In understanding the responsibilities that come with our interconnectedness, the realization is that we must rely on each other to lift our world from where it is now to where we want it to be in our lifetime, while casting aside our worn out preconceptions, and our outdated modes of statecraft. This is the place where we all belong as partners, where we all participate as stakeholders, and where we all succeed together, not incrementally but exponentially.

Ubuntu needs to apply to personal, professional, organizational, and governmental leadership. It offers an understanding of leadership in relation with the world. It exudes principles of caring for each other’s well-being and a spirit of mutual support. It moves away from the “us and them” mentality so prevalent in politics, corporations, and traditionally led organizations. It focuses on a way of being, perceiving, and acting in the world. It fosters collaboration in economic, social and environmental situations. It seeks to facilitate emergence of life-affirming, future oriented and opportunity increasing possibilities.

We are living in a world that no longer makes sense. Blame is being cast about with fervor and yet we are not any closer to truly understanding the underlying dynamics that have landed us in this situation. Without that basic understanding, we will continue to perpetuate variations of situations that do not make sense.

We need to shift our thinking and our actions from what is good for us individually to what is good for us all collectively. Individuality is connected with Eurocentricity while collectivity is connected with Afrocentricity. Society needs to take a giant leap forward and we need a guiding paradigm to enable that leap. Ubuntu leadership combines many of the most researched theories and philosophies of leadership and employs practical, tangible learnings that apply to all of us as leaders.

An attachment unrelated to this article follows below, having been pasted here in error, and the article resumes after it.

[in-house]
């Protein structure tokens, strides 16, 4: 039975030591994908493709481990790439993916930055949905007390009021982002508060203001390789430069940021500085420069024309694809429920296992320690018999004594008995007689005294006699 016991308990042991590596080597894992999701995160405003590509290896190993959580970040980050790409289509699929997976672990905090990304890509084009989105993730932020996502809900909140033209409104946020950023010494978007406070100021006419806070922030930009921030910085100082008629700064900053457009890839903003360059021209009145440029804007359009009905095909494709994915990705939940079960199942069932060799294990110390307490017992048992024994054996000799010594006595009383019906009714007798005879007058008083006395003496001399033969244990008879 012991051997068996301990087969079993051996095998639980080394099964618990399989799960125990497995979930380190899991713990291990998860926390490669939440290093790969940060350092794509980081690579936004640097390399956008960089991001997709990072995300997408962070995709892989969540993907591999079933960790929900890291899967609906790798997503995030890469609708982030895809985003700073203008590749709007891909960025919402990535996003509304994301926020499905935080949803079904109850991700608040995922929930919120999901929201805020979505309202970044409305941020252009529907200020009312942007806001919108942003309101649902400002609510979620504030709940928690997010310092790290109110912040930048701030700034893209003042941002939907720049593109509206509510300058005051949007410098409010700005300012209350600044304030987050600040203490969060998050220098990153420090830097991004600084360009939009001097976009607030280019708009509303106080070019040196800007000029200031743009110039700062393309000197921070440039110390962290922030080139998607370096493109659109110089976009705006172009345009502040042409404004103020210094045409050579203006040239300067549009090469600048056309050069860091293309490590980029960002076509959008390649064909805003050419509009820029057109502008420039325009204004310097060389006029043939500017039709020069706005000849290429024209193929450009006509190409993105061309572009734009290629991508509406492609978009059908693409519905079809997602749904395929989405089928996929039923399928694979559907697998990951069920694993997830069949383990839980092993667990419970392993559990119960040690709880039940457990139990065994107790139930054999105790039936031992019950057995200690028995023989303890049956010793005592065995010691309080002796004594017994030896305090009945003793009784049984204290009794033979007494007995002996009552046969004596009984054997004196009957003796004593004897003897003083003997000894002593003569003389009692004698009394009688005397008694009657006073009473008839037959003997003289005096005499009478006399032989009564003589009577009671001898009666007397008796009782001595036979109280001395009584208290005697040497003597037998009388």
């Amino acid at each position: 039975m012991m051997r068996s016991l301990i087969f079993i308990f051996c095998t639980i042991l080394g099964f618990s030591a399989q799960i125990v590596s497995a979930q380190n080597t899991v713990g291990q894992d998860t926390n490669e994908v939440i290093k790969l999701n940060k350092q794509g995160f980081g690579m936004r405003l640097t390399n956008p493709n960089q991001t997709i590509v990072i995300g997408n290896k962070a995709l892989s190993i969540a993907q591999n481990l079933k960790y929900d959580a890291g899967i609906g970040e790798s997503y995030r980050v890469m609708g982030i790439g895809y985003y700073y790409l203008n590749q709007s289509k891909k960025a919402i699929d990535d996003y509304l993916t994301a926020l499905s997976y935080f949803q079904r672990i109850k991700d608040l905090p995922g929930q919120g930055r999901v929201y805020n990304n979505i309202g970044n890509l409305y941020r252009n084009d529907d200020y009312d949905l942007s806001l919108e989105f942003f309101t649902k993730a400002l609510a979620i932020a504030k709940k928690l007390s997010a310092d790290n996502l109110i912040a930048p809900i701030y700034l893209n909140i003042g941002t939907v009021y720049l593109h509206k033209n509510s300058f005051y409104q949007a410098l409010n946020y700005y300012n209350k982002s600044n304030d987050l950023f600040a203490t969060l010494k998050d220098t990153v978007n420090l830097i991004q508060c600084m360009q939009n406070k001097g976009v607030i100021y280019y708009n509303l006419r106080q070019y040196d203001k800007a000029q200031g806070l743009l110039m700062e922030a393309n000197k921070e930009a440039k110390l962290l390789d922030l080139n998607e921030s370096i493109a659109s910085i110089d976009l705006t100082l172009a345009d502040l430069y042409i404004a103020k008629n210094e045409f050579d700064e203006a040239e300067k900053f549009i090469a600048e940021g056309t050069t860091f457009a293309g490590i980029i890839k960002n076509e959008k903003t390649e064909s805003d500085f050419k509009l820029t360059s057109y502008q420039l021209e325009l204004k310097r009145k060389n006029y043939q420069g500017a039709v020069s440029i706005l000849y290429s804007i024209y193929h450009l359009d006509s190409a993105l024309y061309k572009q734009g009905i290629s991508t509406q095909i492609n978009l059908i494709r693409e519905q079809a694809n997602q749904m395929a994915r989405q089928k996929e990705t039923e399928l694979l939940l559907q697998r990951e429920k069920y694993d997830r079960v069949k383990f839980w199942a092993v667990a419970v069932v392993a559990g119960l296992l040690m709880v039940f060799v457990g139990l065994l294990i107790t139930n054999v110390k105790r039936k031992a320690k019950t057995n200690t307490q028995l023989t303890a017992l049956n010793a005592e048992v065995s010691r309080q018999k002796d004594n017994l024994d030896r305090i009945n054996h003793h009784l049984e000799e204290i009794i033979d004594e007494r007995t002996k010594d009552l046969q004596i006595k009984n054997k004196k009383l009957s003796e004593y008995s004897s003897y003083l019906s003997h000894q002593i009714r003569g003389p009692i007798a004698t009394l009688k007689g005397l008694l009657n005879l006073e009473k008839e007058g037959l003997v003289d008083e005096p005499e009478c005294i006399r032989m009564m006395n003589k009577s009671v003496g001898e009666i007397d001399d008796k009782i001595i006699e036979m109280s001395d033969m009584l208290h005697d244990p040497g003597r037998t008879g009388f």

We maintain the answer is the ultimate value-driven leadership concept of Ubuntu. However, it is important to look at how it can be incorporated into our existing dominant leadership paradigm.

Leaders and managers, in any situation, are ever required to make distinctions between competing choices, hence they have to make ethical decisions. For everything we do and say represent a choice. How we decide determines the shape of our lives.

Ubuntu Principles for Leadership Model

Ubuntu leadership model is characterized by the following principles:

  • trustworthiness,
  • respect,
  • responsibility,
  • fairness,
  • compassion
  • caring, and
  • good citizenship.

There is great interest in educational leadership in the early part of the 21st century because of the widespread belief that the quality of leadership makes a significant difference to school and student outcomes. There is also increasing recognition that schools require effective leaders and managers if they are to provide the best possible education for their learners. Schools need trained and committed teachers but they, in turn, need the leadership of highly effective principals and support from other senior and middle managers. While the need for effective leaders is widely acknowledged, there is much less certainty about which leadership behaviors are most likely to produce favorable outcomes.

Secondly I have taken a look at the government position paper of 2008 entitled “Understand school leadership & governance in the South African context”, but here we are looking beyond the South African school context.

African Leadership and Management Philosophy

There is a debate that Ubuntu is not exclusively African but universal. My research is that Ubuntu was developed in ancient Egypt, which is in Africa, by Thoth Hermes, an African from ancient Ethiopia, who was a god. He communicated directly with God. Literature is very rich on this. Therefore, Ubuntu, universal as it may be, it is an African product and an African philosophy, and that is why it is more pronounced among Africans. That’s why Africans live it. It is in their blood. They do not have to learn it in text books or in literature.